Incredible detail on everything

Phra Siratana Chedi in the background

Monks touring the grounds

Phra Siratana Chedi stands out in all its golden-ness

After stopping to rest and rehydrate (weather was, predictably, HOT AND HUMID), we left the Palace and walked east into the city toward an intriguing spot on our map labeled “Giant Swing”. Although we discovered the Giant Swing to be out of commission, along the way we observed store after store selling all manner of sizes of Buddhas, floral wreaths, and ceremonial offerings.

Napping with the Buddhas

Posing in plastic

You mean they're not solid gold?

On we walked until we reached MBK Center, a gigantic eight-story, 2000-store mall where we had a lot fun shopping the last time we visited. We stopped by the huge food court for a mango-passion fruit-pineapple smoothie, then wandered through the sixth-floor bazaar loaded with Thai souvenirs, clothes, and trinkets where I successfully haggled for the Thai-style pants I wanted. A sign advertising Thai massages for ~$12/hour was too irresistible to pass up, so we stopped by a lovely spa for a little pampering.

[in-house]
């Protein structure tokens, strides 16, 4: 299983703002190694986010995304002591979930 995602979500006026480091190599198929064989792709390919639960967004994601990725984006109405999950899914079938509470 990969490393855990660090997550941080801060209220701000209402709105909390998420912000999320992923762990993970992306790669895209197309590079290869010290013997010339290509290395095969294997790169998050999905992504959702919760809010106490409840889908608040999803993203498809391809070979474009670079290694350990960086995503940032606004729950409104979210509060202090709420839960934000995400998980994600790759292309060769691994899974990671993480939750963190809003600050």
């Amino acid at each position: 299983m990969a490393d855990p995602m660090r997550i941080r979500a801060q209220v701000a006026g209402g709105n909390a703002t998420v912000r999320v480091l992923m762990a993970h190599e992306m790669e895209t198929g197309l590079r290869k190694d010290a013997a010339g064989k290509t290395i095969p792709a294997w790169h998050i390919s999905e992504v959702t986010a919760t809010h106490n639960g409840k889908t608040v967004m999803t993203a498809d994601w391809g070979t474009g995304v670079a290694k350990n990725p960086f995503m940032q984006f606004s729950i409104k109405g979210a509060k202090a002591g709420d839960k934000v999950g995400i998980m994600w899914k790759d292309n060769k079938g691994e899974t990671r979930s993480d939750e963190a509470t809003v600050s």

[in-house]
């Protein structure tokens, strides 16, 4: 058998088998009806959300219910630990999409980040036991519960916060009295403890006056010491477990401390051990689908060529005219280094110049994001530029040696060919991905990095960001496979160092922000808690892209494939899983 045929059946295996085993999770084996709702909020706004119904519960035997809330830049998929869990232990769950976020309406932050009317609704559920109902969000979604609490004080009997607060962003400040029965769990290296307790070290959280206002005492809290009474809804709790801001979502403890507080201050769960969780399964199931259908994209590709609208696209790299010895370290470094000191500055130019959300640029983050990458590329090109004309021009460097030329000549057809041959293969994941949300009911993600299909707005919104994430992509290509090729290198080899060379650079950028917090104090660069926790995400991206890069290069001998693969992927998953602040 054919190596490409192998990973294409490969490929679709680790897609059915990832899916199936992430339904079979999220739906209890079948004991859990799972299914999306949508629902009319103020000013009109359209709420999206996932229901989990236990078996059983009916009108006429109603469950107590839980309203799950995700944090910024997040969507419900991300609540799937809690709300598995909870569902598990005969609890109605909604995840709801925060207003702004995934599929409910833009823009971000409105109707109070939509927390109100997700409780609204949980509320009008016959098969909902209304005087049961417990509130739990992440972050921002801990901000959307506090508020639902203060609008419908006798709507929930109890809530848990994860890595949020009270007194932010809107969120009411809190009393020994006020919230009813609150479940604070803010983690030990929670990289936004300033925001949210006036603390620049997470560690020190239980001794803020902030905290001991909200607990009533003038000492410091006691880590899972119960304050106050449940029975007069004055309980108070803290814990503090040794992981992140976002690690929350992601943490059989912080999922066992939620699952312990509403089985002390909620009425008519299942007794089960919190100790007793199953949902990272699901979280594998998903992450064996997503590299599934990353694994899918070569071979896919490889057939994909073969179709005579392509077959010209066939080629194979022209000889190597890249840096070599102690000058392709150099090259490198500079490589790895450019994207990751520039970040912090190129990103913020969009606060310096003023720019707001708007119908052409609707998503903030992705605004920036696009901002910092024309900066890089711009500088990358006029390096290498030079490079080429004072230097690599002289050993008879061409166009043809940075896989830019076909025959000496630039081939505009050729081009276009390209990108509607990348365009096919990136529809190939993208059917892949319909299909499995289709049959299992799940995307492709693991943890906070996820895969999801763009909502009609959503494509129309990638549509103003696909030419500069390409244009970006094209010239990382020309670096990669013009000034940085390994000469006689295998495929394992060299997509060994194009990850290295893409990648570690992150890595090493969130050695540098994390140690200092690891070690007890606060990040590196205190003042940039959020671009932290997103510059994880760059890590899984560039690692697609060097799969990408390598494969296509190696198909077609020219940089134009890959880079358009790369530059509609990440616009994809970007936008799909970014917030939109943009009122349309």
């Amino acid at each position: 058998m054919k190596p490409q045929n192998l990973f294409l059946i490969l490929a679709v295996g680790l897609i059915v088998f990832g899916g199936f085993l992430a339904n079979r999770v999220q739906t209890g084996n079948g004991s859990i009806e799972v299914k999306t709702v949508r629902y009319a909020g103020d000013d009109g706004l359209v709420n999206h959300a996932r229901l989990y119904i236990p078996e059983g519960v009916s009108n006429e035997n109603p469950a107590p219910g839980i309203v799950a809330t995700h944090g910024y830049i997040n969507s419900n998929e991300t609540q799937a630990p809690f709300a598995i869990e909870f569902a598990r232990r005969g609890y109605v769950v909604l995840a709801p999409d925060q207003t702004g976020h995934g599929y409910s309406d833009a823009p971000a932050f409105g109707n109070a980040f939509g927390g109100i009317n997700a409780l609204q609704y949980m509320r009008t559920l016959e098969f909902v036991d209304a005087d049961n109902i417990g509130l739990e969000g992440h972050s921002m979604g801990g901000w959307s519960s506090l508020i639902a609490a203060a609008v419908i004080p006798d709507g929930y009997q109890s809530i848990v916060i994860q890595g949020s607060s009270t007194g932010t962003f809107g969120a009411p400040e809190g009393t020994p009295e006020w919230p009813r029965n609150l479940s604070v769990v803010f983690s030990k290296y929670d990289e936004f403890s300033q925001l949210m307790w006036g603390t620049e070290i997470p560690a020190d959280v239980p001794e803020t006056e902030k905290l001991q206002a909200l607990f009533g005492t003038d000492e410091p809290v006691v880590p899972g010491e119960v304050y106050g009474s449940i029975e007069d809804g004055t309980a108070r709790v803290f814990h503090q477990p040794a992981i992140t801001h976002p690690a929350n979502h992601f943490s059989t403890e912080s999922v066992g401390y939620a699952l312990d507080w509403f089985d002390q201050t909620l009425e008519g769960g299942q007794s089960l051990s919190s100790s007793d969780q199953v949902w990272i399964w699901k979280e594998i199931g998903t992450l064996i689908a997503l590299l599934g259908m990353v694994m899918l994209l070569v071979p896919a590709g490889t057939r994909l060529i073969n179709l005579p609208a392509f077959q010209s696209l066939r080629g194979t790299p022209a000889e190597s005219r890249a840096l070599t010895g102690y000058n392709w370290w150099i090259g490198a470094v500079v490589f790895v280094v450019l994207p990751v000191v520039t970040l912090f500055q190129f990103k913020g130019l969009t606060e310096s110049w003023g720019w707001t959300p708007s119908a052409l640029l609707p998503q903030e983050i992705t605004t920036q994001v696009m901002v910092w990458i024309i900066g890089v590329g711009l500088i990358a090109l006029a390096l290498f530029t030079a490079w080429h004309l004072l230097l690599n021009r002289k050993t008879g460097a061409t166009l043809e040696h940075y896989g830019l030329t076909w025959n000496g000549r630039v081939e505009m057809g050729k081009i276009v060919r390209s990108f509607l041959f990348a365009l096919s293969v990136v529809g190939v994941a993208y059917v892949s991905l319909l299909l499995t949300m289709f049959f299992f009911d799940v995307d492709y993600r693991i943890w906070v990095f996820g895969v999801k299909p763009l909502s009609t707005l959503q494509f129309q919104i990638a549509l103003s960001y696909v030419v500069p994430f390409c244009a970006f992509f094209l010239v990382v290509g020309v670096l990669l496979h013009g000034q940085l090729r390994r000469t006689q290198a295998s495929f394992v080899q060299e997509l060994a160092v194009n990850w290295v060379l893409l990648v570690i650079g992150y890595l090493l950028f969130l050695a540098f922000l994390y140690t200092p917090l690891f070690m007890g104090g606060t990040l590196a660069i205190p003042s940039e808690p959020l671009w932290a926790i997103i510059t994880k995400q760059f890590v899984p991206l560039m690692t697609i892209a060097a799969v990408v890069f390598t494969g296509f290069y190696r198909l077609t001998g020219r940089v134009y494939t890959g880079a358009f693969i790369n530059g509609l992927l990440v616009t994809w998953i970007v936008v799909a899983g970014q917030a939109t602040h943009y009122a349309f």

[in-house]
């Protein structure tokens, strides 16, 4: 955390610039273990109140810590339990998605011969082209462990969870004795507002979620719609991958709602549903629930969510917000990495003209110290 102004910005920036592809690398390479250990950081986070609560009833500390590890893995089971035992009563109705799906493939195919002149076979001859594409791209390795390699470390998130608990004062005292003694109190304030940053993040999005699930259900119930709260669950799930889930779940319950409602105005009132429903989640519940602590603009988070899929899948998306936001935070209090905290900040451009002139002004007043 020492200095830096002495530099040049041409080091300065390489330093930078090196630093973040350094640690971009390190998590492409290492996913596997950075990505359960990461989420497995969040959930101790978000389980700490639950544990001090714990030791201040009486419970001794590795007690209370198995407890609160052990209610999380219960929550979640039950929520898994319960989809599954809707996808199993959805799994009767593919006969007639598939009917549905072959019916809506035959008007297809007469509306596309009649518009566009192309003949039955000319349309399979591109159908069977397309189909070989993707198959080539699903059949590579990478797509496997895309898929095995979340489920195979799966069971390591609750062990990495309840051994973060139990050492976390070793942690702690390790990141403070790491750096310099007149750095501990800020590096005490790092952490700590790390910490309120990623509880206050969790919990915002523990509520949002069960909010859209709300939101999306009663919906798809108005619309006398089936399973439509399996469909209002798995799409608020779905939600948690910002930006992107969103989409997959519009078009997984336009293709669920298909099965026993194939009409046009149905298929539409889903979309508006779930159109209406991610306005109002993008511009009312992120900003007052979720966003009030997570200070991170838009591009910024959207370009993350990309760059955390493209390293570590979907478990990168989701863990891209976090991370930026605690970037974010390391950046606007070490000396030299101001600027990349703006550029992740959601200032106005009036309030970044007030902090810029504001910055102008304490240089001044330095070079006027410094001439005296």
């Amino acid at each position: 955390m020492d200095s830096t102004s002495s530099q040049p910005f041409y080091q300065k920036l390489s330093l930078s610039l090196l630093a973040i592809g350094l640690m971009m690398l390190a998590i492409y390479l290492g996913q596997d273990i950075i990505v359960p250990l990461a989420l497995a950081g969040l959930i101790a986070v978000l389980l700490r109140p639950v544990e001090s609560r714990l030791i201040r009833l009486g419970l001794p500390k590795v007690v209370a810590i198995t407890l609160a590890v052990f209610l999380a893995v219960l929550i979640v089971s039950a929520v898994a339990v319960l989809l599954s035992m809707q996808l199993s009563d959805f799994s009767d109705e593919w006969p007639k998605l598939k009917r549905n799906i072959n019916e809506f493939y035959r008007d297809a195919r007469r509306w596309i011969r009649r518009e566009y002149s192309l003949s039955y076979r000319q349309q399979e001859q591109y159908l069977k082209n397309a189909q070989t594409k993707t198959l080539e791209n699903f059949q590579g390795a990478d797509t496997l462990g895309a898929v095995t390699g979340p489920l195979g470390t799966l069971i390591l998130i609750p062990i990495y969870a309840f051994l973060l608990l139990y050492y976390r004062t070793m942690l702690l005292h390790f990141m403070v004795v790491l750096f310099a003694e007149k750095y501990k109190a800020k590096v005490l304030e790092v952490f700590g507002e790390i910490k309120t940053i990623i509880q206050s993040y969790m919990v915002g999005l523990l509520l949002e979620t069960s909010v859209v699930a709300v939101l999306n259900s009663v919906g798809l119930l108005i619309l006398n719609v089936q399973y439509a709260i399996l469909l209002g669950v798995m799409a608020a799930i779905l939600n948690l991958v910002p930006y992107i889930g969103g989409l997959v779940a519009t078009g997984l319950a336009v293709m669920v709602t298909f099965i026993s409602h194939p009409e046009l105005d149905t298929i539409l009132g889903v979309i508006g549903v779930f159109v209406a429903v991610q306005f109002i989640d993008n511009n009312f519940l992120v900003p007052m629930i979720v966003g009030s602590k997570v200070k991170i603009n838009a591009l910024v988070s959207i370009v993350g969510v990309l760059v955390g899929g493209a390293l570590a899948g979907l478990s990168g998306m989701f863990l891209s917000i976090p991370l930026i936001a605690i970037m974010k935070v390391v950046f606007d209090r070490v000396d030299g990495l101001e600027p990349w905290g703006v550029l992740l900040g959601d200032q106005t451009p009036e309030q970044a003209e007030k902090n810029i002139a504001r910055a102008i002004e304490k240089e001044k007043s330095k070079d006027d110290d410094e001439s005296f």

Walking to MBK (lots of food stalls set up below)

Dinner was at Soi Polo Chicken, an awesome restaurant we found last visit that was so delicious we had to return. We took the Skytrain to Lumphini Park, a beautiful green space in the middle of skyscrapers and crazy traffic, and used our memory to navigate our way back to the restaurant. The food was as good as we remembered – crispy chicken showered in fried garlic, sticky rice, and spicy som tum sua, green papaya salad with salted crab and Thai noodles. A fantastic meal for a crazy-reasonable $11.

Garlicky chicken, papaya salad, chili sauce to drench it all in, and Chang beer

Sweaty, tired, and pleased with the day’s events, we caught the ferry back to the Peninsula, took a swim in the beautiful pool, and called it a night.

6 Comments on “Day 2: Bangkok”

  1. So glad to see you are both feeling well and getting out to see the sites – esp. getting in to the Grand Palace that ‘eluded’ you the last time you were there! Actually, the way it looks in the pictures – all the different structures – kind of looks like their version of a Renaissance Festival!! Nicole, you need to model those Thai style pants and Matthew, hope you are staying cool!

  2. Hi Nick and Matt, Confucius say, “Man who walks through airport turn style sideways, going to Bangkok.” Love, Dad

    Hello guys, I’m hungry again just reading your blog. Pictures are gorgeous, as usual. Love the history lessons,too. Looking forward to tomorrow’s blog. See any monkeys? Love, Mom 🙂

  3. Amazing photos!

    Nicki – Did you find that one night in Bangkok and the world’s your oyster?

    Matt – How could you resist posing like the statues?

    Bernie – Seriously.

  4. I really need to learn to eat dinner *before* catching up with your adventures. So much yummy looking food, the contents of my kitchen pale in comparison 🙂